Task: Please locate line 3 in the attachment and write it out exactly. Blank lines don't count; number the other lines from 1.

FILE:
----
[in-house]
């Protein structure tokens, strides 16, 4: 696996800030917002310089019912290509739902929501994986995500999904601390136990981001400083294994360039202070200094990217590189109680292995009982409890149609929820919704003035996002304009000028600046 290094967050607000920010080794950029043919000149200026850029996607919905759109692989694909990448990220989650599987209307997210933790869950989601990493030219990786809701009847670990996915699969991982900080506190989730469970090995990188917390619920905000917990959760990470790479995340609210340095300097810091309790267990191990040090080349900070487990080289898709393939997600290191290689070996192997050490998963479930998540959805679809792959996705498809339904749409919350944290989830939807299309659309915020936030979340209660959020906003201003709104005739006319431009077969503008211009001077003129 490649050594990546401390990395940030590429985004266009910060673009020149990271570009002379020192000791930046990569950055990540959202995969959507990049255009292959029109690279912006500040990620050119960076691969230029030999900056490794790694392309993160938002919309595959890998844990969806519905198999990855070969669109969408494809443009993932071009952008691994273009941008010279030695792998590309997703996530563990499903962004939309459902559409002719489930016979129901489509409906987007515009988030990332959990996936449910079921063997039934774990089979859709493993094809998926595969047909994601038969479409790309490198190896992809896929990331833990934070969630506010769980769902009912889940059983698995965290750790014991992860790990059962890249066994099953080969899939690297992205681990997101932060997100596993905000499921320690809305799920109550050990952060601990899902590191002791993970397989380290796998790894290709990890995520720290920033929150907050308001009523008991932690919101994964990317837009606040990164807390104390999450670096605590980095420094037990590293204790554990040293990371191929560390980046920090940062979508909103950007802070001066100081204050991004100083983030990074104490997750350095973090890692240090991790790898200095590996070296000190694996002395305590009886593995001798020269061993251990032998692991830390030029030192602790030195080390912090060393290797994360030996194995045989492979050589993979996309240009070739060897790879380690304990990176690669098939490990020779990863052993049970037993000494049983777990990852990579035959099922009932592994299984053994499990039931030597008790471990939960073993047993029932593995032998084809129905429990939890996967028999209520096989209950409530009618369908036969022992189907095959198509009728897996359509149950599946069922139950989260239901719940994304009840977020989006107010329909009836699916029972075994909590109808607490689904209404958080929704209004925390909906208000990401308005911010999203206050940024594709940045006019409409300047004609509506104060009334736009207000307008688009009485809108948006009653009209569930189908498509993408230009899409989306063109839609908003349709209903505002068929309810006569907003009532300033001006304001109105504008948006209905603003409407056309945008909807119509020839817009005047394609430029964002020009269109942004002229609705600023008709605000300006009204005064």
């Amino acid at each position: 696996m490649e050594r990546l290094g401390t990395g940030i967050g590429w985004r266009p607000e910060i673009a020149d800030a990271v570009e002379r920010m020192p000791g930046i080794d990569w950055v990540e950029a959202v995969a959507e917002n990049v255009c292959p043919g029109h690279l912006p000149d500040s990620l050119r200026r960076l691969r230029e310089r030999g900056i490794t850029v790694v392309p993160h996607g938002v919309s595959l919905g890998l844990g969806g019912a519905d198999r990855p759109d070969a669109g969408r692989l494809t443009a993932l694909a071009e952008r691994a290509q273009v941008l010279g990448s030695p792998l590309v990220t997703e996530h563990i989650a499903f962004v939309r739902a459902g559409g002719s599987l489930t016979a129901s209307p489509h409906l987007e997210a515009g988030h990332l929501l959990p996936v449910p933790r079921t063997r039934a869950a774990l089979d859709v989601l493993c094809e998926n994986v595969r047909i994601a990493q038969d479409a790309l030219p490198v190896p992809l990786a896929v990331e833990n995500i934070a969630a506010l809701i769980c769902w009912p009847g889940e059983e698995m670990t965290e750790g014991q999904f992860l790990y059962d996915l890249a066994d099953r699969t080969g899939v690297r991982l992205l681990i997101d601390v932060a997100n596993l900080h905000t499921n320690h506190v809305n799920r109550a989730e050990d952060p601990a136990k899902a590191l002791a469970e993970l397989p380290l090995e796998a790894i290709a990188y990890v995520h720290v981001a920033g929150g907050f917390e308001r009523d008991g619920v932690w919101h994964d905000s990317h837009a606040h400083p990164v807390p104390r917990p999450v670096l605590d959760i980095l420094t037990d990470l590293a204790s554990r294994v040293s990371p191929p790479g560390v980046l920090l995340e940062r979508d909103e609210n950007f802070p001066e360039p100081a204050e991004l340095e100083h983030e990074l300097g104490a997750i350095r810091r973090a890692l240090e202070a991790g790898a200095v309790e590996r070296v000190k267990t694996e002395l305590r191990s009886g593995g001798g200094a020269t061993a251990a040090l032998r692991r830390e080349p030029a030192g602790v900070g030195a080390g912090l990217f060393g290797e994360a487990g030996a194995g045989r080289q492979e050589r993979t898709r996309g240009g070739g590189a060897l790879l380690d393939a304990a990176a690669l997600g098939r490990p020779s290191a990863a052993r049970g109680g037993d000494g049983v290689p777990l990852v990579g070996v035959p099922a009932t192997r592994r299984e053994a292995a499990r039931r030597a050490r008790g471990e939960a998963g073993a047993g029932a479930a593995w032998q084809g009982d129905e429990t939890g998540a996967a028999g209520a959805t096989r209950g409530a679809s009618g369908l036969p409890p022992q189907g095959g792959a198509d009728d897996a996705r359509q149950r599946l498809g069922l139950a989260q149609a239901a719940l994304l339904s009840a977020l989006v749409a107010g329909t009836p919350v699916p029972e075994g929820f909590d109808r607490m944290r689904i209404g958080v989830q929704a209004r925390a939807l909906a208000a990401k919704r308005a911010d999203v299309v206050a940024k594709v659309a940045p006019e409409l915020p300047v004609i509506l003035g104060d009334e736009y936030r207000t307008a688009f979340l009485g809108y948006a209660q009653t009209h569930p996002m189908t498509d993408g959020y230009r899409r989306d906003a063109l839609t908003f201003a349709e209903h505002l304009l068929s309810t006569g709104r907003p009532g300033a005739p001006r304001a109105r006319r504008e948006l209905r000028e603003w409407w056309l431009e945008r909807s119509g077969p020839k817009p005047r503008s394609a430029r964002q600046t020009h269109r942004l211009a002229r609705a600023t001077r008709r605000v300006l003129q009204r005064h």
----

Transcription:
């Amino acid at each position: 696996m490649e050594r990546l290094g401390t990395g940030i967050g590429w985004r266009p607000e910060i673009a020149d800030a990271v570009e002379r920010m020192p000791g930046i080794d990569w950055v990540e950029a959202v995969a959507e917002n990049v255009c292959p043919g029109h690279l912006p000149d500040s990620l050119r200026r960076l691969r230029e310089r030999g900056i490794t850029v790694v392309p993160h996607g938002v919309s595959l919905g890998l844990g969806g019912a519905d198999r990855p759109d070969a669109g969408r692989l494809t443009a993932l694909a071009e952008r691994a290509q273009v941008l010279g990448s030695p792998l590309v990220t997703e996530h563990i989650a499903f962004v939309r739902a459902g559409g002719s599987l489930t016979a129901s209307p489509h409906l987007e997210a515009g988030h990332l929501l959990p996936v449910p933790r079921t063997r039934a869950a774990l089979d859709v989601l493993c094809e998926n994986v595969r047909i994601a990493q038969d479409a790309l030219p490198v190896p992809l990786a896929v990331e833990n995500i934070a969630a506010l809701i769980c769902w009912p009847g889940e059983e698995m670990t965290e750790g014991q999904f992860l790990y059962d996915l890249a066994d099953r699969t080969g899939v690297r991982l992205l681990i997101d601390v932060a997100n596993l900080h905000t499921n320690h506190v809305n799920r109550a989730e050990d952060p601990a136990k899902a590191l002791a469970e993970l397989p380290l090995e796998a790894i290709a990188y990890v995520h720290v981001a920033g929150g907050f917390e308001r009523d008991g619920v932690w919101h994964d905000s990317h837009a606040h400083p990164v807390p104390r917990p999450v670096l605590d959760i980095l420094t037990d990470l590293a204790s554990r294994v040293s990371p191929p790479g560390v980046l920090l995340e940062r979508d909103e609210n950007f802070p001066e360039p100081a204050e991004l340095e100083h983030e990074l300097g104490a997750i350095r810091r973090a890692l240090e202070a991790g790898a200095v309790e590996r070296v000190k267990t694996e002395l305590r191990s009886g593995g001798g200094a020269t061993a251990a040090l032998r692991r830390e080349p030029a030192g602790v900070g030195a080390g912090l990217f060393g290797e994360a487990g030996a194995g045989r080289q492979e050589r993979t898709r996309g240009g070739g590189a060897l790879l380690d393939a304990a990176a690669l997600g098939r490990p020779s290191a990863a052993r049970g109680g037993d000494g049983v290689p777990l990852v990579g070996v035959p099922a009932t192997r592994r299984e053994a292995a499990r039931r030597a050490r008790g471990e939960a998963g073993a047993g029932a479930a593995w032998q084809g009982d129905e429990t939890g998540a996967a028999g209520a959805t096989r209950g409530a679809s009618g369908l036969p409890p022992q189907g095959g792959a198509d009728d897996a996705r359509q149950r599946l498809g069922l139950a989260q149609a239901a719940l994304l339904s009840a977020l989006v749409a107010g329909t009836p919350v699916p029972e075994g929820f909590d109808r607490m944290r689904i209404g958080v989830q929704a209004r925390a939807l909906a208000a990401k919704r308005a911010d999203v299309v206050a940024k594709v659309a940045p006019e409409l915020p300047v004609i509506l003035g104060d009334e736009y936030r207000t307008a688009f979340l009485g809108y948006a209660q009653t009209h569930p996002m189908t498509d993408g959020y230009r899409r989306d906003a063109l839609t908003f201003a349709e209903h505002l304009l068929s309810t006569g709104r907003p009532g300033a005739p001006r304001a109105r006319r504008e948006l209905r000028e603003w409407w056309l431009e945008r909807s119509g077969p020839k817009p005047r503008s394609a430029r964002q600046t020009h269109r942004l211009a002229r609705a600023t001077r008709r605000v300006l003129q009204r005064h």